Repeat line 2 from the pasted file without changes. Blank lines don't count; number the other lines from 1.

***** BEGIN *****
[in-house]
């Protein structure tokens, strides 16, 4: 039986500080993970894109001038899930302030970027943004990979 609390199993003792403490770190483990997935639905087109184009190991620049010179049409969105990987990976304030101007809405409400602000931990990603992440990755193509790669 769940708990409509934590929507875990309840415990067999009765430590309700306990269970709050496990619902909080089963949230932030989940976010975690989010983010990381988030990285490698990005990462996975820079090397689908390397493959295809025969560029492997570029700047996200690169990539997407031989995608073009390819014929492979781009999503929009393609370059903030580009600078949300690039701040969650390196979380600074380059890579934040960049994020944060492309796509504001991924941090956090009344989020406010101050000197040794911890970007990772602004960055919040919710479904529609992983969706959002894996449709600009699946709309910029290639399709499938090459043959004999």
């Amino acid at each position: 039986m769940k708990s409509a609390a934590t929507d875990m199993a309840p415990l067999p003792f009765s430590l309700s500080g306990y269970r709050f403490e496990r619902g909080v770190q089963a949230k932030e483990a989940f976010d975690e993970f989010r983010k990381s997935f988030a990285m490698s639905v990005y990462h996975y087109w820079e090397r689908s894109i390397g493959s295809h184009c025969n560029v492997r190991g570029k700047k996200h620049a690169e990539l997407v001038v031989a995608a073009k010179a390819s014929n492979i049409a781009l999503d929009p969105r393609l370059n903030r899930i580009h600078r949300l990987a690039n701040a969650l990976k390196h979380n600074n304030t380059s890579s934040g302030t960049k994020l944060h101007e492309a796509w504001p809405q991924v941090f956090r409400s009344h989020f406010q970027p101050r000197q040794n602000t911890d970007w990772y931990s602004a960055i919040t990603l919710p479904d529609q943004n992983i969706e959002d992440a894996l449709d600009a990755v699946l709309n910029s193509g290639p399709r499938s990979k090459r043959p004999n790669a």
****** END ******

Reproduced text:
């Protein structure tokens, strides 16, 4: 039986500080993970894109001038899930302030970027943004990979 609390199993003792403490770190483990997935639905087109184009190991620049010179049409969105990987990976304030101007809405409400602000931990990603992440990755193509790669 769940708990409509934590929507875990309840415990067999009765430590309700306990269970709050496990619902909080089963949230932030989940976010975690989010983010990381988030990285490698990005990462996975820079090397689908390397493959295809025969560029492997570029700047996200690169990539997407031989995608073009390819014929492979781009999503929009393609370059903030580009600078949300690039701040969650390196979380600074380059890579934040960049994020944060492309796509504001991924941090956090009344989020406010101050000197040794911890970007990772602004960055919040919710479904529609992983969706959002894996449709600009699946709309910029290639399709499938090459043959004999």